The Department of the Interior proposes new names for 28 Colorado landmarks with an Indigenous slur in their names

· Feb. 23, 2022, 11:58 am
U.S. Secretary of the Interior Deb Haaland visits the Camp Amache National Historic Site outside Granada, Colorado.

The Department of the Interior has come up with new names for 660 geographic features that have a derogatory word for Indigenous women in their names, including 28 sites in Colorado.

Secretary of the Interior Deb Haaland created the Derogatory Geographic Names Task Force in November and immediately tasked it with identifying and coming up with replacement names for valleys, lakes and other geographic features on federal land with “squaw” in their names. The word has been historically used as an ethnic and sexist slur. 

“Words matter, particularly in our work to make our nation’s public lands and waters accessible and welcoming to people of all backgrounds,” Haaland said in her announcement.  “Consideration of these replacements is a big step forward in our efforts to remove derogatory terms whose expiration dates are long overdue.”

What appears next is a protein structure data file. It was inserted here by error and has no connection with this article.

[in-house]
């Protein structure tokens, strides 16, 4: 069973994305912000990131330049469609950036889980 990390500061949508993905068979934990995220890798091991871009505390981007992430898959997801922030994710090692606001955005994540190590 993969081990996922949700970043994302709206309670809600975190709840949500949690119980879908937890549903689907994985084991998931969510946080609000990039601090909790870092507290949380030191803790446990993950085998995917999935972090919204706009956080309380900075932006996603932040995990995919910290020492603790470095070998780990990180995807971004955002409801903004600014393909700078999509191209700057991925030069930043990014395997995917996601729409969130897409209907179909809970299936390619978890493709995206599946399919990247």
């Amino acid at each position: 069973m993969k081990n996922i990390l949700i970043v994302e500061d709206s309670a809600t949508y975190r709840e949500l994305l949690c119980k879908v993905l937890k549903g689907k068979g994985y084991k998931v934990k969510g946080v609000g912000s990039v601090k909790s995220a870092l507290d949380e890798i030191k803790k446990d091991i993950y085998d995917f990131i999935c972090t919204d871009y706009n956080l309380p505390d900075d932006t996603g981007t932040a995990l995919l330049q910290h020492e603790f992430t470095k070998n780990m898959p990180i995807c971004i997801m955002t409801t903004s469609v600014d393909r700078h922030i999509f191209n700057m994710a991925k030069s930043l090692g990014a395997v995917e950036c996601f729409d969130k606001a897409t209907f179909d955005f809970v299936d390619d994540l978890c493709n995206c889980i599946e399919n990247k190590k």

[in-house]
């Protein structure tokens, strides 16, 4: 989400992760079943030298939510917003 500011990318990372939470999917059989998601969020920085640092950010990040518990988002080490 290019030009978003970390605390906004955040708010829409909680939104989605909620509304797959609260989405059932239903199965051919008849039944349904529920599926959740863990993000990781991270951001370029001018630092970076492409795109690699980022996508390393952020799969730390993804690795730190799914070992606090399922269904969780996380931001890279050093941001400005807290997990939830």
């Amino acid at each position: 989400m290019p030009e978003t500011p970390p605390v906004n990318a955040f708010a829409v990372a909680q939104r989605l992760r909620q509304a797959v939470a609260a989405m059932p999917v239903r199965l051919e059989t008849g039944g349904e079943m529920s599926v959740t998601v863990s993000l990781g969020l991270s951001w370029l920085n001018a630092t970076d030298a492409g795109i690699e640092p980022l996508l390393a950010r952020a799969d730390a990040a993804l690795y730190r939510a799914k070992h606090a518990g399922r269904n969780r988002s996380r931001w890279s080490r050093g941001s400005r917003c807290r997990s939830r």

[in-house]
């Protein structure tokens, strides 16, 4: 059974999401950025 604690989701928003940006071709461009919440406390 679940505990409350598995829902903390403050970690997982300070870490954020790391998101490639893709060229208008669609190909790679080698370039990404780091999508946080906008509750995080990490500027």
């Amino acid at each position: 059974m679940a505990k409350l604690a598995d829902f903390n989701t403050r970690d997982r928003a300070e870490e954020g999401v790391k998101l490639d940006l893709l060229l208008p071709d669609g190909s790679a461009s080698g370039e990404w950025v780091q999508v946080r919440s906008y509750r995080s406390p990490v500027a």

Of the 28 features in Colorado, four of them cross state boundaries with Oklahoma or Utah. The most notable examples in the state include two major attractions in Clear Creek County, which have already had new names approved by both a Colorado and federal board.

Mestaa’ėhehe (pronounced mess-taw-HAY) Mountain and Mestaa’ėhehe Pass, located in Arapaho and Roosevelt National Forests, used the slur in its name before being officially changed in December. The name was chosen to honor a 19th century Cheyenne translator known as Owl Woman. New maps and signs will reflect the changes, but some street names will remain the same unless local town or municipality governments vote to change them. 

The Derogatory Geographic Names Task Force will now seek public comment on its recommendations before sending them to the Board on Geographic Names for final approval. The deadline for written feedback is April 24. 

The Department of the Interior group works separately from a Colorado board formed by Gov. Jared Polis in 2020. The state group originally made the recommendation to rename Mestaa’ėhehe Mountain, but it has yet to follow through on its promise to rename Mount Evans, which is named after the territorial governor who ordered the Sand Creek Massacre

Any recommendations the board makes must be approved by both Polis and the federal task force. 

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